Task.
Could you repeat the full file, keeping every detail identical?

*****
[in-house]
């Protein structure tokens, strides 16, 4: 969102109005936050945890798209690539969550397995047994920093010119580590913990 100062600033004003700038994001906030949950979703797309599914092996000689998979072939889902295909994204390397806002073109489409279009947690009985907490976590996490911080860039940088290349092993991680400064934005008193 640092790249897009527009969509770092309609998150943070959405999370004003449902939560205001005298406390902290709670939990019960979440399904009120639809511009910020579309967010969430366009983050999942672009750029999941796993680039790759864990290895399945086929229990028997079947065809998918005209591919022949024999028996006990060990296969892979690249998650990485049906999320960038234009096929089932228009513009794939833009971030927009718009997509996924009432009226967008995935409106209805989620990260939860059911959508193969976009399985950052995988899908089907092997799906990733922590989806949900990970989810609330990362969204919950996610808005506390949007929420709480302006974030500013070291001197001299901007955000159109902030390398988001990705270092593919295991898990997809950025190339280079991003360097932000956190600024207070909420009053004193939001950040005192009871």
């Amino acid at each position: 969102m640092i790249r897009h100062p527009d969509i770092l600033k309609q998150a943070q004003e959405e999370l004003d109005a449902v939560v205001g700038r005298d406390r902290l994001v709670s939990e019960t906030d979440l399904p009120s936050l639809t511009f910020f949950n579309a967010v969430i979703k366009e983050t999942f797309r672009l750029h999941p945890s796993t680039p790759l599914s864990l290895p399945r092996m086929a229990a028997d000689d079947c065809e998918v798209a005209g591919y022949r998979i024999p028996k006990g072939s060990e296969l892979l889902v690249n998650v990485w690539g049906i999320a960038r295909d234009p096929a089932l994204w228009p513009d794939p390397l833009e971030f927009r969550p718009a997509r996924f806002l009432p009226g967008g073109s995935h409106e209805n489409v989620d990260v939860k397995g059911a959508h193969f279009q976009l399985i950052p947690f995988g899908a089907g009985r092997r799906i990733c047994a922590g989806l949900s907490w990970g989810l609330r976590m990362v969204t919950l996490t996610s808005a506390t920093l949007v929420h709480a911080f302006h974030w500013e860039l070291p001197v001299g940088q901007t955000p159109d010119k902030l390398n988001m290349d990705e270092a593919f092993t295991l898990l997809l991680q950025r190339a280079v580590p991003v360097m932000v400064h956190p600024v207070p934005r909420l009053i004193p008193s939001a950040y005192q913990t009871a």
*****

[in-house]
């Protein structure tokens, strides 16, 4: 969102109005936050945890798209690539969550397995047994920093010119580590913990 100062600033004003700038994001906030949950979703797309599914092996000689998979072939889902295909994204390397806002073109489409279009947690009985907490976590996490911080860039940088290349092993991680400064934005008193 640092790249897009527009969509770092309609998150943070959405999370004003449902939560205001005298406390902290709670939990019960979440399904009120639809511009910020579309967010969430366009983050999942672009750029999941796993680039790759864990290895399945086929229990028997079947065809998918005209591919022949024999028996006990060990296969892979690249998650990485049906999320960038234009096929089932228009513009794939833009971030927009718009997509996924009432009226967008995935409106209805989620990260939860059911959508193969976009399985950052995988899908089907092997799906990733922590989806949900990970989810609330990362969204919950996610808005506390949007929420709480302006974030500013070291001197001299901007955000159109902030390398988001990705270092593919295991898990997809950025190339280079991003360097932000956190600024207070909420009053004193939001950040005192009871």
């Amino acid at each position: 969102m640092i790249r897009h100062p527009d969509i770092l600033k309609q998150a943070q004003e959405e999370l004003d109005a449902v939560v205001g700038r005298d406390r902290l994001v709670s939990e019960t906030d979440l399904p009120s936050l639809t511009f910020f949950n579309a967010v969430i979703k366009e983050t999942f797309r672009l750029h999941p945890s796993t680039p790759l599914s864990l290895p399945r092996m086929a229990a028997d000689d079947c065809e998918v798209a005209g591919y022949r998979i024999p028996k006990g072939s060990e296969l892979l889902v690249n998650v990485w690539g049906i999320a960038r295909d234009p096929a089932l994204w228009p513009d794939p390397l833009e971030f927009r969550p718009a997509r996924f806002l009432p009226g967008g073109s995935h409106e209805n489409v989620d990260v939860k397995g059911a959508h193969f279009q976009l399985i950052p947690f995988g899908a089907g009985r092997r799906i990733c047994a922590g989806l949900s907490w990970g989810l609330r976590m990362v969204t919950l996490t996610s808005a506390t920093l949007v929420h709480a911080f302006h974030w500013e860039l070291p001197v001299g940088q901007t955000p159109d010119k902030l390398n988001m290349d990705e270092a593919f092993t295991l898990l997809l991680q950025r190339a280079v580590p991003v360097m932000v400064h956190p600024v207070p934005r909420l009053i004193p008193s939001a950040y005192q913990t009871a």